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Childhood Absence Epilepsy

Introduction

Here you’ll find answers to some of the questions that parents often have about this condition. Additional resources are listed at the bottom of the page. Diagnosis and management information can be found in the Childhood Absence Epilepsy module, which is written for primary care clinicians but also may be of help to parents and family members.

What is Childhood Absence Epilepsy and what causes it?

Childhood absence epilepsy (CAE) is a form of genetically-determined, generalized epilepsy that is characterized by absence seizures and, in 10% of cases, generalized tonic-clonic seizures. Absence seizures start between the ages of 4 and 10 years of age with the peak age of occurrence 6 to 7 years. Seizures occur many times a day.

What are the symptoms?

Characteristics of an absence seizure:
  • The child stares, sometimes blinks, eyes may begin to roll back
  • The seizure lasts 2-20 seconds, but usually less than 10 seconds
  • Abruptly INTERRUPTS ACTIVITY (such as drinking from cup, playing)
  • The child isn't aware of surroundings, such as being called by name
  • The child experiences many a day, sometimes up to 100/day
  • The child has no warning, seizure begins and ends suddenly
  • Absence seizures are evoked by continuous hyperventilation for 2-3 minutes

How is it diagnosed?

CAE is diagnosed based on the description of the seizure and confirmed by findings on an electroencephalogram (EEG). Your medical provider may ask your child to hyperventilate; this often leads to an absence seizure. An EEG looks for abnormal electrical discharges in the brain that may signal seizure activity. Absence seizures have a typical pattern on an EEG.

What is the prognosis?

Most children with CAE stop having seizures in adolescence; good prognostic signs are earlier age at onset and absences as the only seizure type (no generalized tonic clonic seizures). The recurrence risks after antiepileptic treatment withdrawal in children who have been seizure free for two years is 16%.

What is the risk for other family members or future babies?

Although CAE is inherited, the genetics are complex and due to multiple causes. A family member has a slightly higher risk of exhibiting seizures of various types compared to an individual in the general population.

What treatments/therapies/medications are recommended or available?

Several medications are available to treat CAE. See Childhood Absence Epilepsy.

How will my child and our family be impacted?

Children with CAE usually stop having seizures with medication, and generally medication can be discontinued after two years of seizure free time. However, children with CAE have a higher risk than children in the general population of having learning, mood, and behavior disorders. These should be diagnosed and treated promptly.

My son really wants to go to sleepovers with his friends, but we've noticed that when he doesn't get a good night of sleep he has more absence seizures the next day, despite his medication. Is this common?

Yes, a lot of families have noticed this. You might want to discuss sleep hygiene with your Medical Home provider to optimize sleep when he isn't on sleepovers, and then work with your son and the family he would visit for the sleepover to see if you could work out a sleepover with sufficient sleep.

My daughter has been seizure-free (petit mal or absence seizures) for more than a year but then had a generalized tonic-clonic seizure out of the blue. She is on ethosuximide and I was told her blood level was good just a week or two before the seizure. Why did this happen?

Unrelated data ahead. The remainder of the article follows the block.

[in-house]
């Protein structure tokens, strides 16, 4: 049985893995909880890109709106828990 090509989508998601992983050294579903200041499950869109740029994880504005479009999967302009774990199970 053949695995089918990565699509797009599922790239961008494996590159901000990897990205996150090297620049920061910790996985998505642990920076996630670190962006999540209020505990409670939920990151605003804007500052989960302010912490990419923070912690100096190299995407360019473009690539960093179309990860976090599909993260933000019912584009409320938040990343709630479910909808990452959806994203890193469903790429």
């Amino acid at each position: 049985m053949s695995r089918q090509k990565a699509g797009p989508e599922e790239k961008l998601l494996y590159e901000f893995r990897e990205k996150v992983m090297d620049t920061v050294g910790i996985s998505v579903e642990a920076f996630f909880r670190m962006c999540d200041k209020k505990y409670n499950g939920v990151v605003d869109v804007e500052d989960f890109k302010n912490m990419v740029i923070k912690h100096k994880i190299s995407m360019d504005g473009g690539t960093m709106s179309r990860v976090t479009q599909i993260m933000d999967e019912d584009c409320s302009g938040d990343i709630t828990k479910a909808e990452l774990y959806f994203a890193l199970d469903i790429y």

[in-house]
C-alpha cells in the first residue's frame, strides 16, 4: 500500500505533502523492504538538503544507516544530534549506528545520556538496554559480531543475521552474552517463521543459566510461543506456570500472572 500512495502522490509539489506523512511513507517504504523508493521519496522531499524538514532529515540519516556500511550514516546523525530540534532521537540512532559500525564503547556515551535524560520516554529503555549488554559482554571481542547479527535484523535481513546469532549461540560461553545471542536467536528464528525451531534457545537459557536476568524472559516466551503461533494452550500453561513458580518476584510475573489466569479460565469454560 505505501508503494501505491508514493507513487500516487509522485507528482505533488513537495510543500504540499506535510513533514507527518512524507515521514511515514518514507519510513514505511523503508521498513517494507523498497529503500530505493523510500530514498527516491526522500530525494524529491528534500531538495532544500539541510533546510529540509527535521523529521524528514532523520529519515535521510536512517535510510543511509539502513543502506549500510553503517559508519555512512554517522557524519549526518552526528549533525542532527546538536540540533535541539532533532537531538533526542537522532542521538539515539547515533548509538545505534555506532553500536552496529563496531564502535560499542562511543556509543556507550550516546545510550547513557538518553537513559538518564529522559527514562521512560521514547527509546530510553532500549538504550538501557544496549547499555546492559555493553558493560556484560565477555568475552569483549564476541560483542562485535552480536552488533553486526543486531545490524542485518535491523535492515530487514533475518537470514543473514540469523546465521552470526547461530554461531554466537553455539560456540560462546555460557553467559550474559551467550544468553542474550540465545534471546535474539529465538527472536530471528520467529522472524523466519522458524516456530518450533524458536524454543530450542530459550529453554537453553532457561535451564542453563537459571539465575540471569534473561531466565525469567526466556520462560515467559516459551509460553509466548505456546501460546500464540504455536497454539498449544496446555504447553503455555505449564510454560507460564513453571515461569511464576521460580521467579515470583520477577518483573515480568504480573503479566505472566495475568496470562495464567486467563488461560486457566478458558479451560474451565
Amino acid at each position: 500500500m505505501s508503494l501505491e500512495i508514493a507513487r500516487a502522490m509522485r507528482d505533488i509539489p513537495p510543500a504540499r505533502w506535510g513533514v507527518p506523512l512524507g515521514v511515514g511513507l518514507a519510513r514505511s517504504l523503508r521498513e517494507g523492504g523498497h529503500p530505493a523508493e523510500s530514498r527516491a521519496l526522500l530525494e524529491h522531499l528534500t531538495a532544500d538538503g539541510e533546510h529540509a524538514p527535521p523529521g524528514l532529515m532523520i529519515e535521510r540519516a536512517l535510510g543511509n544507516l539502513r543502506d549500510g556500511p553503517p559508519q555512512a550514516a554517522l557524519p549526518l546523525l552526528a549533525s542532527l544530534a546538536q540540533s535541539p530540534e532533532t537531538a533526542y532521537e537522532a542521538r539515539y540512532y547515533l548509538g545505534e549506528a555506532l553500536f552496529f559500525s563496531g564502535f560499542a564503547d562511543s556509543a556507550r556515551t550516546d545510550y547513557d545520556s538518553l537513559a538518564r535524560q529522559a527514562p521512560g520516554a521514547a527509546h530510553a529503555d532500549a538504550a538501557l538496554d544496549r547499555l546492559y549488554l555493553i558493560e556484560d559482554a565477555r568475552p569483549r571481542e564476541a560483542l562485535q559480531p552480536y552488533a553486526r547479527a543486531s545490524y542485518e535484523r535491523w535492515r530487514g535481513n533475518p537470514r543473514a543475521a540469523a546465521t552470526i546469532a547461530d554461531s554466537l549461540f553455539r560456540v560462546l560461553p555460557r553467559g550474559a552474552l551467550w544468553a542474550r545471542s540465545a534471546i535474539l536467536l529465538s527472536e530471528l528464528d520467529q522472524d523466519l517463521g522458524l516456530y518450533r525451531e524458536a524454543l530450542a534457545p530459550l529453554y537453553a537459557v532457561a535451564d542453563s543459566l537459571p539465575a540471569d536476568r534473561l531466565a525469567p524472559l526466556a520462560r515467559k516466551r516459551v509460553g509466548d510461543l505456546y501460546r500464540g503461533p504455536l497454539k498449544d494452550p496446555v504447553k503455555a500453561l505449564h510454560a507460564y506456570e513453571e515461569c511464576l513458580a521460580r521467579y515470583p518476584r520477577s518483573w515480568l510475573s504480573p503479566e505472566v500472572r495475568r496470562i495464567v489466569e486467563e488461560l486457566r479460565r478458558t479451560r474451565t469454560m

Although ethosuximide is an excellent medication for absence seizures, it doesn't prevent generalized tonic clonic seizures which can happen in children with absence epilepsy. You should let your Medical Home provider or neurologist, depending on your child's seizure plan, know about the new seizure type and he/she might recommend starting another medication.

Every time my child gets a fever she seems to have more seizures. Why?

Fevers, and illness in general, lower seizure threshold in children with epilepsy. Breakthrough seizures should be discussed with your Medical Home provider who may recommend increasing the medication dose to a level that will protect your child even during illness.

Resources

Information & Support

Where can I go for further information?

For Parents and Patients

Support

Childhood Absence Epilepsy (Epilepsy Foundation)
National organization with local chapters that provides information and support.

Epilepsy Association of Utah
For individuals with epilepsy, families, and friends, this site offers newsletters, events, links, local and youth support groups, activities for kids, first aid for seizures, and more.

Patient Education

Let's Talk about...EEG (Intermountain Healthcare) (PDF Document 107 KB)
Fact sheet about electroencephalographs that measure brain activity.

Services

Educational Advocacy

See all Educational Advocacy services providers (40) in our database.

Electroencephalography (EEG)

See all Electroencephalography (EEG) services providers (1) in our database.

Pediatric Neurology

See all Pediatric Neurology services providers (10) in our database.

Services for People with Disabilities

See all Services for People with Disabilities services providers (82) in our database.

For other services related to this condition, browse our Services categories or search our database.

Authors

Author: Lynne M Kerr, MD, PhD - 3/2012
Contributing Author: URLEND Trainees, 2011-2012 - 3/2012
Reviewing Author: Denise Morita, MD - 9/2015
Content Last Updated: 9/2015

Funding/Support

The Medical Home Portal thanks the 2011-2012 URLEND Medical Home Portal trainees group for their contribution to this page.